"The company has made several precautionary and important preventative procedures, especially for Rumaila field, because it has the largest number of employees of BOC and BP foreign workers," said a senior BOC official.

Jobs essential to maintain production will remain fully staffed, according to the senior BOC official, as well as officials at Missan Oil Company (MOC), Dhi Qar Oil Company (DQOC) and South Gas Company (SGC).

The ministry has also canceled travel to certain high-risk countries, and those returning have been placed on a mandatory two-week leave, as are workers showing any symptoms. Training courses and gatherings, like non-essential large meetings and conferences, have been cancelled. Cleaning staff at ministry and company facilities are being ordered to increase their work schedule, however, and utilize specific disinfectants in high-traffic areas.

"Employees are urged to wear masks and gloves, to use disinfectants, and to stay away from crowded places," the Oil Ministry said in a statement Tuesday, attributed to Oil Minister Thamir Ghadhban, who is in effect handling many day-to-day government operations in the wake of Prime Minister Adil Abd al-Mahdi's quasi-resignation.

Ghadhban also called for a media blitz "to conduct an awareness campaign on preventative and precautionary procedures, which all must take to avoid the coronavirus spreading."

No oil field impact "at this time"

These steps, however necessary, could slow down oil sector operations.

"This will cause a lot of delays," said the Iraqi employee of a Chinese services company. "For example, negotiating or requesting from governmental oil offices will take more time now, as they will have fewer working employees, which will increase the delay, for example, when issuing a security clearance or a permit."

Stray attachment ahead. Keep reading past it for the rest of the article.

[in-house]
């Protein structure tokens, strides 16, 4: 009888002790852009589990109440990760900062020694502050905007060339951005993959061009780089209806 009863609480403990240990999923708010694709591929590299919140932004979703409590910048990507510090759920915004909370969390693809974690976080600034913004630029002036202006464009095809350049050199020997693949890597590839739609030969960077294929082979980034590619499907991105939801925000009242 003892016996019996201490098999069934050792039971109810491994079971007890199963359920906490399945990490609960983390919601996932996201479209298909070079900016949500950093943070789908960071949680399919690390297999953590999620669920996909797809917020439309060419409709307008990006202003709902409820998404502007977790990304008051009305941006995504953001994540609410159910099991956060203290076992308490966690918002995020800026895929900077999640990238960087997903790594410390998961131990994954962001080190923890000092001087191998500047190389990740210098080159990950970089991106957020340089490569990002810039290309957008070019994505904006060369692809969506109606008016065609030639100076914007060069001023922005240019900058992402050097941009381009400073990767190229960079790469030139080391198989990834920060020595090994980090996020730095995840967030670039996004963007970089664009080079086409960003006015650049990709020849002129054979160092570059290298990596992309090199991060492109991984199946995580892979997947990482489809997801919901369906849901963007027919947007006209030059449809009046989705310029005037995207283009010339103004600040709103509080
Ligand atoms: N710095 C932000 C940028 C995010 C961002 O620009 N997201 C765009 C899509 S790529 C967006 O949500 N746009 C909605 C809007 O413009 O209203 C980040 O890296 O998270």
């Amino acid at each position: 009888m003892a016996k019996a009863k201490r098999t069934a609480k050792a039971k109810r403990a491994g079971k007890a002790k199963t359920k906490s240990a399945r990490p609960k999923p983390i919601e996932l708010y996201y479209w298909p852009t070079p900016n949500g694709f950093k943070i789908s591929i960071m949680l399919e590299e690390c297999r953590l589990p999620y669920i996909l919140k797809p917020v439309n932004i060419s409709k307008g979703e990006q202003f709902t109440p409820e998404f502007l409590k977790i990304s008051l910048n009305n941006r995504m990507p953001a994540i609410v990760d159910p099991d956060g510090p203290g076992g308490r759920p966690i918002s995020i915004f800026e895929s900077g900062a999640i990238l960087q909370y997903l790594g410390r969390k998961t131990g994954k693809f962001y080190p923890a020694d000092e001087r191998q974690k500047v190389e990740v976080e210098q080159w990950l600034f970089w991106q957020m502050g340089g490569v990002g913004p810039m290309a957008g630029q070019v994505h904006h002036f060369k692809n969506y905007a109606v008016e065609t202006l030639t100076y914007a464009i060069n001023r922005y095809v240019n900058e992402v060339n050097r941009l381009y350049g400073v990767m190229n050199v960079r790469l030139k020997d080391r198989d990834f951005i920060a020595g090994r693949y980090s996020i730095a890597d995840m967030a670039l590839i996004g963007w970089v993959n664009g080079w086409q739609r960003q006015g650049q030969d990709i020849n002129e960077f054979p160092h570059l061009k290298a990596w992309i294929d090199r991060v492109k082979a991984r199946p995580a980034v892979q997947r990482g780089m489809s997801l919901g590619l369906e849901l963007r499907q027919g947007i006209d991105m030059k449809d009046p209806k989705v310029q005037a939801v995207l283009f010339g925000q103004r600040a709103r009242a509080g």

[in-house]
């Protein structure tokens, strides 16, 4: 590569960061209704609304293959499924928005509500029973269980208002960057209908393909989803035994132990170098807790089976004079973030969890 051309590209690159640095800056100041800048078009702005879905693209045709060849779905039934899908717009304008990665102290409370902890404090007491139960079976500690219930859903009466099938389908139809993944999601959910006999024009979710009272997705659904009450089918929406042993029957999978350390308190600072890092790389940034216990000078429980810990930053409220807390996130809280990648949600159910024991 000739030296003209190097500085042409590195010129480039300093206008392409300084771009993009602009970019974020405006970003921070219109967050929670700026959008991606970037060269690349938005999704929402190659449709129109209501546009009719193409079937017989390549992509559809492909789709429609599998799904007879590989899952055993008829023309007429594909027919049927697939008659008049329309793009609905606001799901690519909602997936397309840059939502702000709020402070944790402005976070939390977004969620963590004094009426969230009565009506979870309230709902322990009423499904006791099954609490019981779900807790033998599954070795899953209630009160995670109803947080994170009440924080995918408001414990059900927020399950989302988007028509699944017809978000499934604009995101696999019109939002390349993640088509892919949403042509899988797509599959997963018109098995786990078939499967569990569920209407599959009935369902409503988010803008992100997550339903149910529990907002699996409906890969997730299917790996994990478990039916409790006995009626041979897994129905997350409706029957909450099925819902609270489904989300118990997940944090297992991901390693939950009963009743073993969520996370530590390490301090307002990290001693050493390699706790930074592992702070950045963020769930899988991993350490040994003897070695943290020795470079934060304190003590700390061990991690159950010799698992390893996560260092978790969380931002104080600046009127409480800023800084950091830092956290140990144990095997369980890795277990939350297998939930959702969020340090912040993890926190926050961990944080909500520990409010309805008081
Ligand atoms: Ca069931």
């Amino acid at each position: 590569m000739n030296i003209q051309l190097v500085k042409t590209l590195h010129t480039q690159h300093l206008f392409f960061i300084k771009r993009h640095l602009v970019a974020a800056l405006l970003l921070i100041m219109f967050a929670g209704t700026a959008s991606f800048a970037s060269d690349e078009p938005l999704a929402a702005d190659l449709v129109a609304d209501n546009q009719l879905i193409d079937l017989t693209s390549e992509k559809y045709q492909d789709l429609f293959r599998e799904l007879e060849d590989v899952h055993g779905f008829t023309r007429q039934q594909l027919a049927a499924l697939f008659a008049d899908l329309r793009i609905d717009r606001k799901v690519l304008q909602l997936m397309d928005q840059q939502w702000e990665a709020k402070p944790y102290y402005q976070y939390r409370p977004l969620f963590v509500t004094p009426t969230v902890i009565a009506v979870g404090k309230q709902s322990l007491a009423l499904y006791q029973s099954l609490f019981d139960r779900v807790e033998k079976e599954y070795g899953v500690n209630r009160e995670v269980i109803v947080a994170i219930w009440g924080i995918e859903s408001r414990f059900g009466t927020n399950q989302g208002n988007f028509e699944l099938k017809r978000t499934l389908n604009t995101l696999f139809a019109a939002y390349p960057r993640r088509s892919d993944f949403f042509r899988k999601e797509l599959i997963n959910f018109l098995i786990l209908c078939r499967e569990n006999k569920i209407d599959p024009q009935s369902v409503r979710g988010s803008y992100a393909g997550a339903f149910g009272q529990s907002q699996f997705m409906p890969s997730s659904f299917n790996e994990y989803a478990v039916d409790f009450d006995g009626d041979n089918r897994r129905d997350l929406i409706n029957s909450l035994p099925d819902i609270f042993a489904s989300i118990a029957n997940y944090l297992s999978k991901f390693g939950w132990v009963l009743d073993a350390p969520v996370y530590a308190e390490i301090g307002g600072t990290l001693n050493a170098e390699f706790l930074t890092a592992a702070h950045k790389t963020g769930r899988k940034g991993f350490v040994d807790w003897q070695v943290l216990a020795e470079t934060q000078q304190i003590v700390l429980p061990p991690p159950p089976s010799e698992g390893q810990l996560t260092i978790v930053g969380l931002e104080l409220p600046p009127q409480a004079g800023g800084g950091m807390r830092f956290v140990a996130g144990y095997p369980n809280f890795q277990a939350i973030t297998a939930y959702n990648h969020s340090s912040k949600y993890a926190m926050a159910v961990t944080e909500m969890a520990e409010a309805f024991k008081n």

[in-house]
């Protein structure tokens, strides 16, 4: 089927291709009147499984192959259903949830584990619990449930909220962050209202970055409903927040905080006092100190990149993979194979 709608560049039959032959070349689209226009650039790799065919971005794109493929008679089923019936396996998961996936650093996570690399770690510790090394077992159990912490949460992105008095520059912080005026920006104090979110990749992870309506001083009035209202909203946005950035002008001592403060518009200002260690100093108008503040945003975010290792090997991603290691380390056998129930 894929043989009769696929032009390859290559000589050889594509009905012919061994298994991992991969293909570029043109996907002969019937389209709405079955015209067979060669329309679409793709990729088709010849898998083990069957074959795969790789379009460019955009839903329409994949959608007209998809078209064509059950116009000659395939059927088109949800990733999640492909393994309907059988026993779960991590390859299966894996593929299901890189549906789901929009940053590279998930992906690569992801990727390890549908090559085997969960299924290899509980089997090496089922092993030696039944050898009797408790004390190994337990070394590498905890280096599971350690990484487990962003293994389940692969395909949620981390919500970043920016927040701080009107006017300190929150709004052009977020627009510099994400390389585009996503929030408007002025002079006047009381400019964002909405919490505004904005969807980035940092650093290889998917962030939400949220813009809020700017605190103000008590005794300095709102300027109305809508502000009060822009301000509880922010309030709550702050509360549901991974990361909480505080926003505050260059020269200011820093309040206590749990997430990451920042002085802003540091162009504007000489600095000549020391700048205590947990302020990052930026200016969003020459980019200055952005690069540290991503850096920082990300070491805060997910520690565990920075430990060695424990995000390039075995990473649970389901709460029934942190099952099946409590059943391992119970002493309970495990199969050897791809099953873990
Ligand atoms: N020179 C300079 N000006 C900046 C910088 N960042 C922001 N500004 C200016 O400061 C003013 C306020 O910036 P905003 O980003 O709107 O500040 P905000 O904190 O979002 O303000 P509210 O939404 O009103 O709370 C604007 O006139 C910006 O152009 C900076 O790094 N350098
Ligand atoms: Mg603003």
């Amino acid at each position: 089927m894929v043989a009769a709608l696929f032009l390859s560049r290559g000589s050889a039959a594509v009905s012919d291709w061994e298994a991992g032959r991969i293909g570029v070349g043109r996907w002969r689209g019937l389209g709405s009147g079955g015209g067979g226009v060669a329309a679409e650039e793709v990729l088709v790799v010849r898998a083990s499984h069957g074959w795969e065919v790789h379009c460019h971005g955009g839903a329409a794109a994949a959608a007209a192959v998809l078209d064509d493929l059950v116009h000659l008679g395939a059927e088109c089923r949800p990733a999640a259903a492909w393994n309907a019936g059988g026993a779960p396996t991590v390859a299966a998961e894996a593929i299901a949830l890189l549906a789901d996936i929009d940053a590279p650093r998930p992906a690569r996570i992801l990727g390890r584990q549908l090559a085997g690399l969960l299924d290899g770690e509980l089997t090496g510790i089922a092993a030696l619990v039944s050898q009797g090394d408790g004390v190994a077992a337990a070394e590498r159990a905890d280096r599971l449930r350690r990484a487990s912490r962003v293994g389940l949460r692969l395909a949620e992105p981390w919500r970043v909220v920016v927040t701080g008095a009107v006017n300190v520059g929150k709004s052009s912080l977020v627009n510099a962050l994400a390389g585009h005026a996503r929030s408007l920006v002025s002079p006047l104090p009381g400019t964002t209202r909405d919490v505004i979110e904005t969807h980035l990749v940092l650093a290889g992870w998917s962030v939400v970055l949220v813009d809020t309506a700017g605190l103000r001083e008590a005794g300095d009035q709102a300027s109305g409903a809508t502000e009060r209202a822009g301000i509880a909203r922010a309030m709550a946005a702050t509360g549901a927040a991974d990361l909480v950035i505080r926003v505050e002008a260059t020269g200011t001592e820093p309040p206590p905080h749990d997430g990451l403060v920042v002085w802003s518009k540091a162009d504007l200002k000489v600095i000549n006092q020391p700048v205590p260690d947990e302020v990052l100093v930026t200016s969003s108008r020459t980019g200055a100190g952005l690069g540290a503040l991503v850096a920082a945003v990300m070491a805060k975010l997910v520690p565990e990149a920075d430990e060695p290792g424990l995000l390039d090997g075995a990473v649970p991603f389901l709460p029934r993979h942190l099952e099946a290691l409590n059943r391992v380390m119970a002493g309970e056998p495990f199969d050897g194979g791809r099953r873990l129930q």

One internal memo of the BOC lists more than a dozen preventative measures to be taken, including "to separate BOC workers from the foreign staff as much as possible, and to maintain work progress via indirect contact, except for necessary situations," and "to evacuate unnecessary staff from the camps as soon as possible, except special cases that require staying."

The MOC is working with its two largest foreign oil company operators, the Chinese National Offshore Oil Corp. (CNOOC) and PetroChina, to sterilize facilities, check workers for symptoms such as fever, and keep them isolated in groups.

"PetroChina and CNOOC companies built two quarantine centers to isolate the suspected cases in the future, if they happen," said MOC media director Khalid Wahim. "If the virus spreads in the province, the investment companies might shut down their work in the company's fields. That's why the company's board had a meeting today and made instructions to prepare the national staff to manage the fields instead of the foreign effort, if that is required."

Wahim added there is "no production decrease at this time."

"Their presence or absence will not affect the workflow," said a senior DQOC official. "The fields will operate at full capacity."

Decreased demand

Over the past four weeks, however, at least four oil fields were ordered by the Oil Ministry to reduce production. Dhi Qar and Basra oil officials have said it was intended to maintain Iraq's compliance with commitments to OPEC, which for more than two years have been attempting to bolster oil prices by limiting supply.

Those actions contributed to rebounding prices, with Iraqi oil selling for more than $60 per barrel at the end of 2019 and beginning of 2020. But the COVID-19 outbreak in China in particular has reduced demand and pushed the Iraqi oil price toward $50 again.

"After the Basra storage depots were filled, especially after the coronavirus outbreak in China, which buys a large amount of Iraqi crude, this has reduced the Chinese oil tankers that arrive to Basra ports," said a senior DQOC official. "And since OPEC has decided to reduce production in Iraq, the Oil Ministry has given instructions to the Iraqi [state-run] oil companies to reduce production."

China remains a primary buyer of Iraq's crude exports, and reduced demand is inevitable, the employee of the Chinese service company said.